Droves

by Emily James

We came in droves. We all wore black, pulled stockings over hard, winter skin. We filled out forms requesting personal days, left sub plans on our classroom tables, locked the desk drawers containing our expensive cream. We smeared concealer under our eyes with index fingers, plucked stray hairs from beneath our brows and above our lips, found our fancy coats in backs of closets and threw out yellowed receipts from their pockets. We put one earring in each ear and asked our husbands: Which? We changed our shoes. We changed our earrings. We shoved bananas in our purses, changed our shoes again.

We filled our tanks with gas, unleaded, ignored our low-tire lights, picked up old friends we hadn’t seen since Trivia nights and Baileys on the rocks. We kept the radio low. You can leave him, we told each other. Is she still a cunt? we asked. We left our snow hats in the car and parallel parked and put our phones on silent and wrote our names in the big brown book, peered into the bin with yarmulkes piled like pancakes. We grabbed each other, wishing our hugs had more to give, but pulled close anyway and held and held until our fingers almost bruised each other’s backs.

We pressed our bodies into benches, all coconut and mango and Johnson & Johnson and spice. The rabbi spoke of life and death; we rolled our eyes. Is this the best he could do? And when we laughed, we saw the etches in each other’s skin, the yellow in each other’s teeth. We didn’t try to mind our business, didn’t try to look away. We imagined our best friend’s father limp and splayed inside that big dark box, wondered if his hands were folded, if his suit had tags. Some of us looked down and prayed. Some of us stared straight into the bags between our legs believing in nothing but earth and molten lava, space and wasted time.

For all these years, even though we knew, we never came. We never came the nights he lay awake, alone, the bottles—glass and plastic—filled and empty and filled again. We left him with his cats throwing litter from their paws and a piano we could have played to fill the silent halls.

But how could we have come? We had work and concert tickets and Brazilian wax appointments, we had MRIs and physical therapy and Thanksgiving, we had cakes to bake from scratch and who knew there was so much involved? The kids had lessons, swimming, so awful, they came from the pool as dripping ticking time bombs stuck with chlorine and clattering teeth; we balled their suits and left them to soak our purses’ corners. We waited in lines for hours at pharmacies and post offices and airport security where they made us empty our pockets again and again. Walk back through. Open our bags. Underwear everywhere, some new, some old and tattered. We’re only human.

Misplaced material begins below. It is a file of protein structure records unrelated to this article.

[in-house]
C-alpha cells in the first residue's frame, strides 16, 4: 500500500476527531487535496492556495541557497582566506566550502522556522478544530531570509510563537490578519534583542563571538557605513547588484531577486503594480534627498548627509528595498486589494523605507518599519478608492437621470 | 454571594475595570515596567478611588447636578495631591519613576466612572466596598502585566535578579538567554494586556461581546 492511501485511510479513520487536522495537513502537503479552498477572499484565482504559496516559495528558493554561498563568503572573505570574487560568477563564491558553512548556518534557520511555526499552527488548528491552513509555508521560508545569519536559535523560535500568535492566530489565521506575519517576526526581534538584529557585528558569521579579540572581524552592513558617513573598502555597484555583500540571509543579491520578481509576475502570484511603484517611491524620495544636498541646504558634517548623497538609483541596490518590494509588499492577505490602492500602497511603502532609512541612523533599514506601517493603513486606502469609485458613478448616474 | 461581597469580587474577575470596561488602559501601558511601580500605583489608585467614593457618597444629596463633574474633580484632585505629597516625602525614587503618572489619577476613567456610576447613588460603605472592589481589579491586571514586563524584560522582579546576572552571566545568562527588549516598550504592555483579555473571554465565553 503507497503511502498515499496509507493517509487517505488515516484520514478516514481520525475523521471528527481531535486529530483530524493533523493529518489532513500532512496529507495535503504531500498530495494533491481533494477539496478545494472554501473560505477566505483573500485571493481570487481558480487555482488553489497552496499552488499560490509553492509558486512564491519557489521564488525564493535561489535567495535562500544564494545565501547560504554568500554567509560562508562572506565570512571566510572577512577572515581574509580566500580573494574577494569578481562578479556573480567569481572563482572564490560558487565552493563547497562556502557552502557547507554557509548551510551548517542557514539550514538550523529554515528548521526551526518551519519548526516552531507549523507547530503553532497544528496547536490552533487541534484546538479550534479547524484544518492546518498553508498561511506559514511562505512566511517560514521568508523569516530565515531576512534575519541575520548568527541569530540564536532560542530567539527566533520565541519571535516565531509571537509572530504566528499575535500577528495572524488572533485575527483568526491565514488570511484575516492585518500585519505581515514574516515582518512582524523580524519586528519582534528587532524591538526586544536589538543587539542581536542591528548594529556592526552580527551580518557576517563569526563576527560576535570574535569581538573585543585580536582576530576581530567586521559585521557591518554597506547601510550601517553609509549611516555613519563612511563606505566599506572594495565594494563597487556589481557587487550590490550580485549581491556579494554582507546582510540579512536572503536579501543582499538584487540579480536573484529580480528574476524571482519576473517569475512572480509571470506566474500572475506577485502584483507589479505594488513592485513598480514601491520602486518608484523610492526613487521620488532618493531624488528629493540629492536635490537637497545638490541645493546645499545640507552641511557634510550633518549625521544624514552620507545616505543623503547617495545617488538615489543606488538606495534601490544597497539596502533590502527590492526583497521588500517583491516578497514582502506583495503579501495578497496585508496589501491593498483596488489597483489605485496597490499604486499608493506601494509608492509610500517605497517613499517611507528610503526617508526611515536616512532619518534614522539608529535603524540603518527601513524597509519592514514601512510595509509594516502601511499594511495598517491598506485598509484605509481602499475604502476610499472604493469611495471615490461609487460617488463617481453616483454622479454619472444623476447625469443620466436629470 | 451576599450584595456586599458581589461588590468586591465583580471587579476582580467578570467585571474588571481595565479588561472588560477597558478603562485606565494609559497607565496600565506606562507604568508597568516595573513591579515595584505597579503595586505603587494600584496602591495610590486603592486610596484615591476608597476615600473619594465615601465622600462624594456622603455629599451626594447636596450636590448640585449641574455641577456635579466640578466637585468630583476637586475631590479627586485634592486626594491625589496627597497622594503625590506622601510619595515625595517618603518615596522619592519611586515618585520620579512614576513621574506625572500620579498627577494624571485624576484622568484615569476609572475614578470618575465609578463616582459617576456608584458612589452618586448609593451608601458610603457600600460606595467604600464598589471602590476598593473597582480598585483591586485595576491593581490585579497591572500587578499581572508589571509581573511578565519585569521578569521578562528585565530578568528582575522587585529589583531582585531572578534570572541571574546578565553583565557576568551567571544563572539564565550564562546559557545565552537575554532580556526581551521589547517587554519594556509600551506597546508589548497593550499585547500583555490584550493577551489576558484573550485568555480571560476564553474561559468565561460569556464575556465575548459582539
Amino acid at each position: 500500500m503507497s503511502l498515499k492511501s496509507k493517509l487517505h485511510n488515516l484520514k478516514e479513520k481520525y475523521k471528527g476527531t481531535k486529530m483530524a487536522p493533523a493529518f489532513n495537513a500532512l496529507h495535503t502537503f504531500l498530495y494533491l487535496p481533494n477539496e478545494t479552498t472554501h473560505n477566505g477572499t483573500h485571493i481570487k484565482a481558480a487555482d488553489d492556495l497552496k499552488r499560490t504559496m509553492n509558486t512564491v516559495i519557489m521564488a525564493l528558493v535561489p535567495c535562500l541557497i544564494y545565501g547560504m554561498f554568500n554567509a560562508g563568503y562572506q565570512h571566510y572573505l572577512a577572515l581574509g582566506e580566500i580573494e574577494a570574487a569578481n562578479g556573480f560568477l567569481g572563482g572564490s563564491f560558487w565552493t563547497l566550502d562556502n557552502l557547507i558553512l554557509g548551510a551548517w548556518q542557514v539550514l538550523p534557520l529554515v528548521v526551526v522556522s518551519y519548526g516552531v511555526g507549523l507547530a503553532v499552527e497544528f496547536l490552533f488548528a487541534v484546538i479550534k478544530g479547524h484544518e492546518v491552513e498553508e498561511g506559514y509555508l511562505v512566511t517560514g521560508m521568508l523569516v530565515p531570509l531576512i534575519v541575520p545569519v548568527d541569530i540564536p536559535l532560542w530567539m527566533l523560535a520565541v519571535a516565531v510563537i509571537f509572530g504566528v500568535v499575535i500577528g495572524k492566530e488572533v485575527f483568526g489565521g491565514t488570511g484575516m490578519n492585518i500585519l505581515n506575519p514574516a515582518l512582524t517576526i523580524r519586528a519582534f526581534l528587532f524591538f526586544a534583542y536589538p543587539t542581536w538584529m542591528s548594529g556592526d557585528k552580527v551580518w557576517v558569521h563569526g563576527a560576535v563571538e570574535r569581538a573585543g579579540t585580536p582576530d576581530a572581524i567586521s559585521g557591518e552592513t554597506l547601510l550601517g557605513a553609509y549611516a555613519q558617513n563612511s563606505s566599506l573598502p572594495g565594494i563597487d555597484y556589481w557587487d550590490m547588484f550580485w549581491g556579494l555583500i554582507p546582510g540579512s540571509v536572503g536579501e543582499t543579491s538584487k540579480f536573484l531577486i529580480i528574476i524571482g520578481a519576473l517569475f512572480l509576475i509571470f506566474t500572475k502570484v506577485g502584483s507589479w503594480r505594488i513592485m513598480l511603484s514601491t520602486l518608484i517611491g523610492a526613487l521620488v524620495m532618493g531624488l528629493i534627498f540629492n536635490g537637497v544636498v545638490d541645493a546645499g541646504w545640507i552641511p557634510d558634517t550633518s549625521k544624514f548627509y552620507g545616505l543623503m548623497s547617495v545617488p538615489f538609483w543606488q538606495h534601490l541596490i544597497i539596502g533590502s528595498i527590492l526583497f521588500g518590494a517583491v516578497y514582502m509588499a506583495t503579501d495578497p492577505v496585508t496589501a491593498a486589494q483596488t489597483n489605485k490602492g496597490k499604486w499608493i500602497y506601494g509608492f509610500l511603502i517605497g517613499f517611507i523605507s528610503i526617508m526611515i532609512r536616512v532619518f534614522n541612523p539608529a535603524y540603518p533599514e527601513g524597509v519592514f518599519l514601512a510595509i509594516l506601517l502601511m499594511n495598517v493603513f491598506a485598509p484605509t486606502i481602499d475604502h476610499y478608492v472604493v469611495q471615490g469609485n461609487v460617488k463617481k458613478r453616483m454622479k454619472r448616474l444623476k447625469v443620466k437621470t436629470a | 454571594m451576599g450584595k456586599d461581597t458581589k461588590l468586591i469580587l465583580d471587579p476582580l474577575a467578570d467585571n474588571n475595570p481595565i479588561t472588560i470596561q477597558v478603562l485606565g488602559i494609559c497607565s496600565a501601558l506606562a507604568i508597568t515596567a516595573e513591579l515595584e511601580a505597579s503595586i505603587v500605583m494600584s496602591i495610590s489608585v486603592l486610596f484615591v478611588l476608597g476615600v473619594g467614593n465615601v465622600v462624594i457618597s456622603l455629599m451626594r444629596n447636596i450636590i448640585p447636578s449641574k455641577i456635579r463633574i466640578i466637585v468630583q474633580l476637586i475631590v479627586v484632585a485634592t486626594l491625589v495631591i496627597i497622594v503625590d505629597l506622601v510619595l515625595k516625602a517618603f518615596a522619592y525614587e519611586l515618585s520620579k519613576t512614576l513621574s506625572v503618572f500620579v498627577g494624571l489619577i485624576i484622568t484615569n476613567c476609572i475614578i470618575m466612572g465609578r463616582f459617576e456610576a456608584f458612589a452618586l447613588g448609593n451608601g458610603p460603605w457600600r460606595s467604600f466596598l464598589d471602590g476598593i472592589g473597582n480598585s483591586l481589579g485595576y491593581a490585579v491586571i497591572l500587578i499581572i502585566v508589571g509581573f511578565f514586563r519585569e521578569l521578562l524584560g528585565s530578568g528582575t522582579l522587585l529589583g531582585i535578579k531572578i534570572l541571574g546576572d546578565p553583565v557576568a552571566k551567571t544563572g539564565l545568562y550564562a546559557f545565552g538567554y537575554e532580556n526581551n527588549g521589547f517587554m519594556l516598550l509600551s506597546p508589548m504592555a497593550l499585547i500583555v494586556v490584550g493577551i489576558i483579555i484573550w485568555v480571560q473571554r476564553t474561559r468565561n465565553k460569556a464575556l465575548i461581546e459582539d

And our tire lights were on, we needed air.

Oh how awful, we told each other over the phone, when we heard he was walking alone on Route 59 with Bottle King bags or takeout food in stained sweatpants. We wondered who had seen him, who had swerved or glanced in rearview mirrors and shaken their heads. We asked about each other’s kids and hung up to call our neighbors to borrow a cake pan, because how would we store this, now that it was done?

Even though he held our hair back when we puked in his empty pasta pot on a school night when we damn well should have been in our own homes, even though we sucked down Parliaments in the backseat of his Toyota and he closed the windows because he liked the smell, even though we left our bowls in his sink and ran upstairs to call our boyfriends and iron our hair and line our lips as he washed our spit-stained silverware over Billy Joel—we only had to tap his sliding door once and he would always drop the dishes and take a towel and dry his hands and let us in—he’d always let us in these past six years, with that one tap—even though; we never came.

We waited until he’d gone, and then we came in droves. We followed one by one down highways and backroads with hazards blinking, chewing our Nicorette and cursing the strangers in pickup trucks who cut into our caravan. Come on! We yelled. Don’t they see the lights? We wore all black, and packed ourselves around the mound of dirt and passed a shovel and threw some in; we shivered and rolled our eyes knowing how he’d have laughed at this pile of nothing. We stood in Doc Martens and heels and expensive-looking knee-high boots from Payless and wished we’d worn warmer jackets and joked about our own deaths: you better be bowing on your knees to me! we said, pretending this thing called fate was only for others.

We missed him, but we’d missed him. We’d waited too long, but we just didn’t have time.

We left in droves. We all went home and closed our blinds and checked our emails, their little blue circles blinged and dinged, we washed our faces, mascara streaked along the cloth. Our tiny daughters came to our bedsides with electric toothbrushes spitting pink paste into our eyes. Can I show you my handstand? They asked. We told them no. We sighed, and sighed, and sighed, then fell asleep and sweat beneath our sheets, with all that was to come curled in the cracks of us, just lying in wait.

Emily James is a teacher and writer in NYC. Her recent work can be found in Hippocampus, Atticus Review, The Rumpus, Mutha Magazine, Pigeon Pages, JMWW Journal, among others. She is the recipient of the 2019 Bechtel Prize from Teachers and Writers’ Magazine. You can find her online at www.emilysarahjames.com and tweet her @missg3rd.

Artwork by: State Library of New South Wales